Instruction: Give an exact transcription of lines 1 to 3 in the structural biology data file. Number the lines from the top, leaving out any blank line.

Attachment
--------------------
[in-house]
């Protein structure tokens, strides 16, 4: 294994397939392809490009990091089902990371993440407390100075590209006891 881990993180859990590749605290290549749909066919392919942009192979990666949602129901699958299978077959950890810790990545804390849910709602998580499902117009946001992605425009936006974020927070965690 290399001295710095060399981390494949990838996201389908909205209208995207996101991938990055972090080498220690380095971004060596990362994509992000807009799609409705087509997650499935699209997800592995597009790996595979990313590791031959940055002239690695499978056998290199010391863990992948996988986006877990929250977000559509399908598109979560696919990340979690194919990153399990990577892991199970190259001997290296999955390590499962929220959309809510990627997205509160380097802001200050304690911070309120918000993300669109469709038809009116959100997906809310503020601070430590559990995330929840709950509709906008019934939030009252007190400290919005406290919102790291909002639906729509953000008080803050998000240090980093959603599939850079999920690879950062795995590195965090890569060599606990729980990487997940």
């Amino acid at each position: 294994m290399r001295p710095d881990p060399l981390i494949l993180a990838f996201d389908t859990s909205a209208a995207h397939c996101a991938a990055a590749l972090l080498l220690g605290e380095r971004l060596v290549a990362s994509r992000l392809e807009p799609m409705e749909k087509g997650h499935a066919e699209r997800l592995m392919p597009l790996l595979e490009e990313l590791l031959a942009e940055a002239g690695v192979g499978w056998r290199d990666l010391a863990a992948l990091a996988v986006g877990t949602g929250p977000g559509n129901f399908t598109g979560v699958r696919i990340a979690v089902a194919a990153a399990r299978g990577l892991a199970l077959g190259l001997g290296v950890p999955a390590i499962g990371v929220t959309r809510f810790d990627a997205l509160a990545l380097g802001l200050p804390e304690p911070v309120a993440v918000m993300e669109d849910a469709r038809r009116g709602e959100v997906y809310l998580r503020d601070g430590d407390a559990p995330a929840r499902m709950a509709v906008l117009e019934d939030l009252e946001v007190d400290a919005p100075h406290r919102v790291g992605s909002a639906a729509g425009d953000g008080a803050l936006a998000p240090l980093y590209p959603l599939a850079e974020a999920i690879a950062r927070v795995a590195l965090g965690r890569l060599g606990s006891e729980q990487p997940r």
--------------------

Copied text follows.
[in-house]
């Protein structure tokens, strides 16, 4: 294994397939392809490009990091089902990371993440407390100075590209006891 881990993180859990590749605290290549749909066919392919942009192979990666949602129901699958299978077959950890810790990545804390849910709602998580499902117009946001992605425009936006974020927070965690 290399001295710095060399981390494949990838996201389908909205209208995207996101991938990055972090080498220690380095971004060596990362994509992000807009799609409705087509997650499935699209997800592995597009790996595979990313590791031959940055002239690695499978056998290199010391863990992948996988986006877990929250977000559509399908598109979560696919990340979690194919990153399990990577892991199970190259001997290296999955390590499962929220959309809510990627997205509160380097802001200050304690911070309120918000993300669109469709038809009116959100997906809310503020601070430590559990995330929840709950509709906008019934939030009252007190400290919005406290919102790291909002639906729509953000008080803050998000240090980093959603599939850079999920690879950062795995590195965090890569060599606990729980990487997940």
């Amino acid at each position: 294994m290399r001295p710095d881990p060399l981390i494949l993180a990838f996201d389908t859990s909205a209208a995207h397939c996101a991938a990055a590749l972090l080498l220690g605290e380095r971004l060596v290549a990362s994509r992000l392809e807009p799609m409705e749909k087509g997650h499935a066919e699209r997800l592995m392919p597009l790996l595979e490009e990313l590791l031959a942009e940055a002239g690695v192979g499978w056998r290199d990666l010391a863990a992948l990091a996988v986006g877990t949602g929250p977000g559509n129901f399908t598109g979560v699958r696919i990340a979690v089902a194919a990153a399990r299978g990577l892991a199970l077959g190259l001997g290296v950890p999955a390590i499962g990371v929220t959309r809510f810790d990627a997205l509160a990545l380097g802001l200050p804390e304690p911070v309120a993440v918000m993300e669109d849910a469709r038809r009116g709602e959100v997906y809310l998580r503020d601070g430590d407390a559990p995330a929840r499902m709950a509709v906008l117009e019934d939030l009252e946001v007190d400290a919005p100075h406290r919102v790291g992605s909002a639906a729509g425009d953000g008080a803050l936006a998000p240090l980093y590209p959603l599939a850079e974020a999920i690879a950062r927070v795995a590195l965090g965690r890569l060599g606990s006891e729980q990487p997940r």